George M. Darrow, 94, a retired chief of the small fruits division of the Department of Agriculture who helped develop varieties of strawberries suitable for large-scale commercial marketing, died of cardiac arrest June 9 at his home in Glenn Dale, Md.

Dr. Darrow was born in Springfield, Vt. A graduate of Middlebury College, he earned a master's degree at Cornell University, and in 1927, a doctorate at Johns Hopkins University.

He joined the Department of Agriculture in 1911 and during his career conducted research designed to make the strawberry a more flavorful, disease-resistant and commercially marketable fruit. He also did research on blueberries. He retired in 1957.

For several years afterward, he was a research consultant and conducted extensive breeding research on day lillies and azaleas.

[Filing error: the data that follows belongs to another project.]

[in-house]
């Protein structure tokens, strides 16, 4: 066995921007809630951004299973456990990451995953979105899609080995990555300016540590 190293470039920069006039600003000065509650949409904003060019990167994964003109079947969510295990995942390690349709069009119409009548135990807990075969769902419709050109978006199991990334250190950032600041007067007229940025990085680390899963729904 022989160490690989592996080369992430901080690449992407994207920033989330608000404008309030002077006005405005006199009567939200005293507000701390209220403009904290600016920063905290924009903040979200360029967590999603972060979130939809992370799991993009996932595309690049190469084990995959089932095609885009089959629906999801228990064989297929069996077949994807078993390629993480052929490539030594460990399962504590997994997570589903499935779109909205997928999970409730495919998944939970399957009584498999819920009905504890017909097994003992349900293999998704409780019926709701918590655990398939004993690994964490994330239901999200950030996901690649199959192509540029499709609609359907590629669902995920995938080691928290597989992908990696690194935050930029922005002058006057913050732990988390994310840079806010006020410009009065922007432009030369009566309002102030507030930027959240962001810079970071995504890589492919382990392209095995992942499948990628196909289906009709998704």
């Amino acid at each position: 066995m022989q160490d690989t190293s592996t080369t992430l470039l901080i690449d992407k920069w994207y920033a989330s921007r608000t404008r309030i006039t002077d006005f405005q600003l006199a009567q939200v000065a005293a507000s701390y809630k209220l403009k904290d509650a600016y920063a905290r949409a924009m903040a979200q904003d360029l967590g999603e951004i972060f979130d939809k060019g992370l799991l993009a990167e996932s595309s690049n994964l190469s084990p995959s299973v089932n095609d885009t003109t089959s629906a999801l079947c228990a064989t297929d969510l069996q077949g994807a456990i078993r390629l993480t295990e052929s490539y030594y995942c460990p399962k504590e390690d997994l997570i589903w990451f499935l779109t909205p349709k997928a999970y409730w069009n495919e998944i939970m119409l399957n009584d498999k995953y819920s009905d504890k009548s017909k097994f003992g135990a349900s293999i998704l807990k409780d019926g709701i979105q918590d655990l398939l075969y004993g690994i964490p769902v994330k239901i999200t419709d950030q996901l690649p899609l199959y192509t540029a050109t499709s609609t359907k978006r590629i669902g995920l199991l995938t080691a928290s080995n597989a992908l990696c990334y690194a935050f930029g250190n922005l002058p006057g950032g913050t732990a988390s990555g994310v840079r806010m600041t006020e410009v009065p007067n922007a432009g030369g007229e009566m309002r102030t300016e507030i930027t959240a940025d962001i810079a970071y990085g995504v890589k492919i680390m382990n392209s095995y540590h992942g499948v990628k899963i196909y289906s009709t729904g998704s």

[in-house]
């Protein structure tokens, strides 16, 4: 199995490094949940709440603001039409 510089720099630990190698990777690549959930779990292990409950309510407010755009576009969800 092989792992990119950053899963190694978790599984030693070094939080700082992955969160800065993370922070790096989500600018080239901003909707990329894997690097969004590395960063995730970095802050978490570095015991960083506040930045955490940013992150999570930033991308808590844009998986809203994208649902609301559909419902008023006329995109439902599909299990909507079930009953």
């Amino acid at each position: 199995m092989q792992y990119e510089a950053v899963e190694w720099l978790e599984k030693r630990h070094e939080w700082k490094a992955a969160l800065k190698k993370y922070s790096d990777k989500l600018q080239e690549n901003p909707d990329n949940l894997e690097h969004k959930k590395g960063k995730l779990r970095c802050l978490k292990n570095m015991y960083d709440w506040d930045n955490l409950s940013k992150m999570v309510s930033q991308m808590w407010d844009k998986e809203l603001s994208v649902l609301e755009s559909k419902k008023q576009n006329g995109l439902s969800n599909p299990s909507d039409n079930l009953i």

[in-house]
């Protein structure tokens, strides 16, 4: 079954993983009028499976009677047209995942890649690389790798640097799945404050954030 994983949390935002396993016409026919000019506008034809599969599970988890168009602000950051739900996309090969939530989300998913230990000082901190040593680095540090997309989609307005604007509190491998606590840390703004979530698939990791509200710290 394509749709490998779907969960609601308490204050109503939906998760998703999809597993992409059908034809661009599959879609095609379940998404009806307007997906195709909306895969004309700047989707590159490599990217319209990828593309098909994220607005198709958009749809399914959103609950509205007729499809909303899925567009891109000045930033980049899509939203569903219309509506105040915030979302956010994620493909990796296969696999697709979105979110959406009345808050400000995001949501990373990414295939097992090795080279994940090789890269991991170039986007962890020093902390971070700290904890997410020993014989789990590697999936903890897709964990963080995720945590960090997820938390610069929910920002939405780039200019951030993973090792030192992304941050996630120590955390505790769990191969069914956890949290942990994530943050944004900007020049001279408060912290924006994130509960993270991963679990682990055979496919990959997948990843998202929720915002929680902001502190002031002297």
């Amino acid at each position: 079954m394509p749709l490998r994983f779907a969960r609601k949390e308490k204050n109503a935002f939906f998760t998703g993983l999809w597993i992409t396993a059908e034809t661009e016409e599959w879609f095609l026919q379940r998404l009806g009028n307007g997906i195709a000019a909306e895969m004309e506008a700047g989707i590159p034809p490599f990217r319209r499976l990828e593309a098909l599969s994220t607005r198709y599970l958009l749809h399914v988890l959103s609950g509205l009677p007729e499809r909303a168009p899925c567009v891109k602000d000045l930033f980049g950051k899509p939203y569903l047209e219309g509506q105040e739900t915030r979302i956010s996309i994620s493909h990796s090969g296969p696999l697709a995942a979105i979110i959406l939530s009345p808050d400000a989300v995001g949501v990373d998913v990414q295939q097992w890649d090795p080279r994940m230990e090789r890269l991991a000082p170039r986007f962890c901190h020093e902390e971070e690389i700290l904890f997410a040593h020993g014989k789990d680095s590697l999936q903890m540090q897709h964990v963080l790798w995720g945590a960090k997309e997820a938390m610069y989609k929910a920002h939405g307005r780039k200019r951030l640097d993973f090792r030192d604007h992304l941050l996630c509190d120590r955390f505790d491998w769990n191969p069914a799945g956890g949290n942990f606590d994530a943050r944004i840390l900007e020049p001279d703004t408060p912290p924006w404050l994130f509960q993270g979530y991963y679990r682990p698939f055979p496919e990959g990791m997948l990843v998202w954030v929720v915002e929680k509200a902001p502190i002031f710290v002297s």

In 1954, Dr. Darrow received Agriculture's Distinguished Service Award. His book, "The Strawberry--History, Breeding, and Physiology," was published in 1966.

His many professional memberships included the American Academy for the Advancement of Science, the Washington Botanical Society and the American Hemerocallis Society. He also was a member of the Beltsville Garden Club and the Paint Branch Unitarian Church.

His wife, Grace C. Darrow, died in 1975.

Survivors include two daughters, Edith Box of Dickinson, Tex., and Carol Kiplinger of Concord, Calif.; two sons, Wilson L., of Glenn Dale, and Dan K., of Putney, Vt.; 10 grandchildren, and four great-grandchildren.